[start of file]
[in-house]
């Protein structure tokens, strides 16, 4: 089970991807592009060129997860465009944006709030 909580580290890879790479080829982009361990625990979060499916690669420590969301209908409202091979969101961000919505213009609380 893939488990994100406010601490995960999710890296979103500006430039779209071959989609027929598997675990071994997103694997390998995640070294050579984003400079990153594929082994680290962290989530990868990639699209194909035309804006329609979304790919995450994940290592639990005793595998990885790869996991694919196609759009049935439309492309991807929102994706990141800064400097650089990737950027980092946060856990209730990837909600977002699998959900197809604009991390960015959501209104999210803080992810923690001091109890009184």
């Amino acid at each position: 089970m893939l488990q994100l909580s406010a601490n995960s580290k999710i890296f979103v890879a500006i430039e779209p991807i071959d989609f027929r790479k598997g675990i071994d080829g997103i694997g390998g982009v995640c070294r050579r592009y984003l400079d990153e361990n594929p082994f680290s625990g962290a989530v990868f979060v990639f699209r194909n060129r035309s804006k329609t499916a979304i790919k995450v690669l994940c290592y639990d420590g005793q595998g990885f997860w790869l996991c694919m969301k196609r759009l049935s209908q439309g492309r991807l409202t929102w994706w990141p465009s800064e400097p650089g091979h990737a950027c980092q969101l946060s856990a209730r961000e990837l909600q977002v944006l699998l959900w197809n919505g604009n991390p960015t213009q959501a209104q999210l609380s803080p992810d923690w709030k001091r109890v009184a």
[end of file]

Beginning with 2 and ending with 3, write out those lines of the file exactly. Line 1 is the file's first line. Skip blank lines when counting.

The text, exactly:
């Protein structure tokens, strides 16, 4: 089970991807592009060129997860465009944006709030 909580580290890879790479080829982009361990625990979060499916690669420590969301209908409202091979969101961000919505213009609380 893939488990994100406010601490995960999710890296979103500006430039779209071959989609027929598997675990071994997103694997390998995640070294050579984003400079990153594929082994680290962290989530990868990639699209194909035309804006329609979304790919995450994940290592639990005793595998990885790869996991694919196609759009049935439309492309991807929102994706990141800064400097650089990737950027980092946060856990209730990837909600977002699998959900197809604009991390960015959501209104999210803080992810923690001091109890009184």
């Amino acid at each position: 089970m893939l488990q994100l909580s406010a601490n995960s580290k999710i890296f979103v890879a500006i430039e779209p991807i071959d989609f027929r790479k598997g675990i071994d080829g997103i694997g390998g982009v995640c070294r050579r592009y984003l400079d990153e361990n594929p082994f680290s625990g962290a989530v990868f979060v990639f699209r194909n060129r035309s804006k329609t499916a979304i790919k995450v690669l994940c290592y639990d420590g005793q595998g990885f997860w790869l996991c694919m969301k196609r759009l049935s209908q439309g492309r991807l409202t929102w994706w990141p465009s800064e400097p650089g091979h990737a950027c980092q969101l946060s856990a209730r961000e990837l909600q977002v944006l699998l959900w197809n919505g604009n991390p960015t213009q959501a209104q999210l609380s803080p992810d923690w709030k001091r109890v009184a």